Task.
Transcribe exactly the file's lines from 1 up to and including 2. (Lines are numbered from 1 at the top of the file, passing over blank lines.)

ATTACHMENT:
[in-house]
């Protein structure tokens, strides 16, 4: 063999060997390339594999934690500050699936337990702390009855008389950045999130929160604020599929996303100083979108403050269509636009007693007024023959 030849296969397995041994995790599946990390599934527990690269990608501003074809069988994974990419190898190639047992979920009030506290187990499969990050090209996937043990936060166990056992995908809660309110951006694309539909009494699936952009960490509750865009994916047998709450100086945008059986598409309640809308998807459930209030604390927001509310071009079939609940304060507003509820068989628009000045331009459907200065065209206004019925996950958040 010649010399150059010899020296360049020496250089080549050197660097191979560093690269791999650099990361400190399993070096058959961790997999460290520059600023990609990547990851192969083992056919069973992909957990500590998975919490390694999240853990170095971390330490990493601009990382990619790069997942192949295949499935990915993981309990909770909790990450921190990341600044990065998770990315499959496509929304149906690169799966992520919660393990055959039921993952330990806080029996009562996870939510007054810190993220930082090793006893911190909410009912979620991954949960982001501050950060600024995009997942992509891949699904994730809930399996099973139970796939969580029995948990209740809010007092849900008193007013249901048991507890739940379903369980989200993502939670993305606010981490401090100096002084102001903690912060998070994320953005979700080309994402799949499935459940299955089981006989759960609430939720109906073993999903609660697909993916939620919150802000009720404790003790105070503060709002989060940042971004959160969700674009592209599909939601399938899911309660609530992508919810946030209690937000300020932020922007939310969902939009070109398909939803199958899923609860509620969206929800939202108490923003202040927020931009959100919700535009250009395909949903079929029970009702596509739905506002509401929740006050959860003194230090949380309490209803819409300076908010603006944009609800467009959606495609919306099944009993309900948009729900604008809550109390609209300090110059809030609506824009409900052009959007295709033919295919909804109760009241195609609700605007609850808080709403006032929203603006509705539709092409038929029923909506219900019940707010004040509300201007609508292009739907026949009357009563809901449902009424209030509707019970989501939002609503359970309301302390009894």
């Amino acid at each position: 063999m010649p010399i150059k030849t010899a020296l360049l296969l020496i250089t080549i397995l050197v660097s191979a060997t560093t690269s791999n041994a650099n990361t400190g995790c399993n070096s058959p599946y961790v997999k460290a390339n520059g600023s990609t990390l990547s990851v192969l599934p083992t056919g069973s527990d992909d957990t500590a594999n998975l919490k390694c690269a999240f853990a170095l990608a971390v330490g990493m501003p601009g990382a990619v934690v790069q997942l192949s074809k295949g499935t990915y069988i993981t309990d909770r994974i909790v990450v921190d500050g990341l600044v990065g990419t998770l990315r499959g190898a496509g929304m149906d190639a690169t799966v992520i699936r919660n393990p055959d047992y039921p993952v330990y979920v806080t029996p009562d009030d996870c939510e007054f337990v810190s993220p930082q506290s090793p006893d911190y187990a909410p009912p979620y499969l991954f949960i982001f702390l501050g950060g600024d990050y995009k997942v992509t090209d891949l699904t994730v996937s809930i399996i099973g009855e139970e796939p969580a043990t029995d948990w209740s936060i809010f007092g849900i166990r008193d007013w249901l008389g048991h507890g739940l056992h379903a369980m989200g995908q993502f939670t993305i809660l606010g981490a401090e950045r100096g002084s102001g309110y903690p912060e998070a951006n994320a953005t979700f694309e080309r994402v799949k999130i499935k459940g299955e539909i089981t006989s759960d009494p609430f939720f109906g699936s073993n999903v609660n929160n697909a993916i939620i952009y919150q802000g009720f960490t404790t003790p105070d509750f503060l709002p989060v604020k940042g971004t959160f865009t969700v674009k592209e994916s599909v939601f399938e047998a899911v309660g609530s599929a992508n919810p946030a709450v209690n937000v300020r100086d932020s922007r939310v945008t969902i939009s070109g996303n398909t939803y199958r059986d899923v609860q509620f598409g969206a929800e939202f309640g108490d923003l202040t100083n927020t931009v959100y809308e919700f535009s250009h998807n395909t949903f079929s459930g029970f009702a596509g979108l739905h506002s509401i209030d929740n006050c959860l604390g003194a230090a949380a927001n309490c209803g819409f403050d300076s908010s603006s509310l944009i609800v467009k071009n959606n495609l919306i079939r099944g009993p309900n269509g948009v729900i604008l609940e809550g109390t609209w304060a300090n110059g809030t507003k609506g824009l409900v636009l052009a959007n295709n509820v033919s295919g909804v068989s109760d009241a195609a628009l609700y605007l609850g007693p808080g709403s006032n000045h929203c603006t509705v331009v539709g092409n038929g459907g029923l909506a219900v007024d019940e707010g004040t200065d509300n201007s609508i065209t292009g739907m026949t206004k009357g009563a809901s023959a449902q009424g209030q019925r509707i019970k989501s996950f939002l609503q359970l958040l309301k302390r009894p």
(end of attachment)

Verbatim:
[in-house]
């Protein structure tokens, strides 16, 4: 063999060997390339594999934690500050699936337990702390009855008389950045999130929160604020599929996303100083979108403050269509636009007693007024023959 030849296969397995041994995790599946990390599934527990690269990608501003074809069988994974990419190898190639047992979920009030506290187990499969990050090209996937043990936060166990056992995908809660309110951006694309539909009494699936952009960490509750865009994916047998709450100086945008059986598409309640809308998807459930209030604390927001509310071009079939609940304060507003509820068989628009000045331009459907200065065209206004019925996950958040 010649010399150059010899020296360049020496250089080549050197660097191979560093690269791999650099990361400190399993070096058959961790997999460290520059600023990609990547990851192969083992056919069973992909957990500590998975919490390694999240853990170095971390330490990493601009990382990619790069997942192949295949499935990915993981309990909770909790990450921190990341600044990065998770990315499959496509929304149906690169799966992520919660393990055959039921993952330990806080029996009562996870939510007054810190993220930082090793006893911190909410009912979620991954949960982001501050950060600024995009997942992509891949699904994730809930399996099973139970796939969580029995948990209740809010007092849900008193007013249901048991507890739940379903369980989200993502939670993305606010981490401090100096002084102001903690912060998070994320953005979700080309994402799949499935459940299955089981006989759960609430939720109906073993999903609660697909993916939620919150802000009720404790003790105070503060709002989060940042971004959160969700674009592209599909939601399938899911309660609530992508919810946030209690937000300020932020922007939310969902939009070109398909939803199958899923609860509620969206929800939202108490923003202040927020931009959100919700535009250009395909949903079929029970009702596509739905506002509401929740006050959860003194230090949380309490209803819409300076908010603006944009609800467009959606495609919306099944009993309900948009729900604008809550109390609209300090110059809030609506824009409900052009959007295709033919295919909804109760009241195609609700605007609850808080709403006032929203603006509705539709092409038929029923909506219900019940707010004040509300201007609508292009739907026949009357009563809901449902009424209030509707019970989501939002609503359970309301302390009894």